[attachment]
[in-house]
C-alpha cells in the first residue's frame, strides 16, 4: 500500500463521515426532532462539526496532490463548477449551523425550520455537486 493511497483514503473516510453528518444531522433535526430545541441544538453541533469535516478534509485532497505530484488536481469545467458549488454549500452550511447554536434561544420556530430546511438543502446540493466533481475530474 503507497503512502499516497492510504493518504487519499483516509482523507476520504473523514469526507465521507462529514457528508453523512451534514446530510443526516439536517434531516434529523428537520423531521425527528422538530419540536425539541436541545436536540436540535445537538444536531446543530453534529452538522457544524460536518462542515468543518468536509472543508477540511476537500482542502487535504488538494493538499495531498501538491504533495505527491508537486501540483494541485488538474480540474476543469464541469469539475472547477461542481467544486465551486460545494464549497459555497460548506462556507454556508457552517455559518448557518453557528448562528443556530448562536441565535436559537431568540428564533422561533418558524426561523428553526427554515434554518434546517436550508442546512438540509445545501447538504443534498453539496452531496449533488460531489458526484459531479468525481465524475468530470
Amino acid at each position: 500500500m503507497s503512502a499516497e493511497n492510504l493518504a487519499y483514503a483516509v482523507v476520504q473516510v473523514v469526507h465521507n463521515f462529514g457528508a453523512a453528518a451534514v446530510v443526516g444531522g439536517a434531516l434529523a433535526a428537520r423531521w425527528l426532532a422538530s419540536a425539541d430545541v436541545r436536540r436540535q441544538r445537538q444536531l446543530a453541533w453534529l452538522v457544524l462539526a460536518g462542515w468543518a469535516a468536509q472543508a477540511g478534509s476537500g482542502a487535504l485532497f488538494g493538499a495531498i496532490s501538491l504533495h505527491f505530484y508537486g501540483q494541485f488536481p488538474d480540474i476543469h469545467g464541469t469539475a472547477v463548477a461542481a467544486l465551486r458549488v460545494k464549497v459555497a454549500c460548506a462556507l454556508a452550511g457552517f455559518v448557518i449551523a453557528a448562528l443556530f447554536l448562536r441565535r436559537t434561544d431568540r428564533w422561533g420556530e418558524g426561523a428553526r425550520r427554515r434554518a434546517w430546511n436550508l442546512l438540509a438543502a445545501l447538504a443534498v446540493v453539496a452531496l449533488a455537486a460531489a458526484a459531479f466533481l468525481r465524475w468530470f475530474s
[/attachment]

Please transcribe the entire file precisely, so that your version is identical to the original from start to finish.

[in-house]
C-alpha cells in the first residue's frame, strides 16, 4: 500500500463521515426532532462539526496532490463548477449551523425550520455537486 493511497483514503473516510453528518444531522433535526430545541441544538453541533469535516478534509485532497505530484488536481469545467458549488454549500452550511447554536434561544420556530430546511438543502446540493466533481475530474 503507497503512502499516497492510504493518504487519499483516509482523507476520504473523514469526507465521507462529514457528508453523512451534514446530510443526516439536517434531516434529523428537520423531521425527528422538530419540536425539541436541545436536540436540535445537538444536531446543530453534529452538522457544524460536518462542515468543518468536509472543508477540511476537500482542502487535504488538494493538499495531498501538491504533495505527491508537486501540483494541485488538474480540474476543469464541469469539475472547477461542481467544486465551486460545494464549497459555497460548506462556507454556508457552517455559518448557518453557528448562528443556530448562536441565535436559537431568540428564533422561533418558524426561523428553526427554515434554518434546517436550508442546512438540509445545501447538504443534498453539496452531496449533488460531489458526484459531479468525481465524475468530470
Amino acid at each position: 500500500m503507497s503512502a499516497e493511497n492510504l493518504a487519499y483514503a483516509v482523507v476520504q473516510v473523514v469526507h465521507n463521515f462529514g457528508a453523512a453528518a451534514v446530510v443526516g444531522g439536517a434531516l434529523a433535526a428537520r423531521w425527528l426532532a422538530s419540536a425539541d430545541v436541545r436536540r436540535q441544538r445537538q444536531l446543530a453541533w453534529l452538522v457544524l462539526a460536518g462542515w468543518a469535516a468536509q472543508a477540511g478534509s476537500g482542502a487535504l485532497f488538494g493538499a495531498i496532490s501538491l504533495h505527491f505530484y508537486g501540483q494541485f488536481p488538474d480540474i476543469h469545467g464541469t469539475a472547477v463548477a461542481a467544486l465551486r458549488v460545494k464549497v459555497a454549500c460548506a462556507l454556508a452550511g457552517f455559518v448557518i449551523a453557528a448562528l443556530f447554536l448562536r441565535r436559537t434561544d431568540r428564533w422561533g420556530e418558524g426561523a428553526r425550520r427554515r434554518a434546517w430546511n436550508l442546512l438540509a438543502a445545501l447538504a443534498v446540493v453539496a452531496l449533488a455537486a460531489a458526484a459531479f466533481l468525481r465524475w468530470f475530474s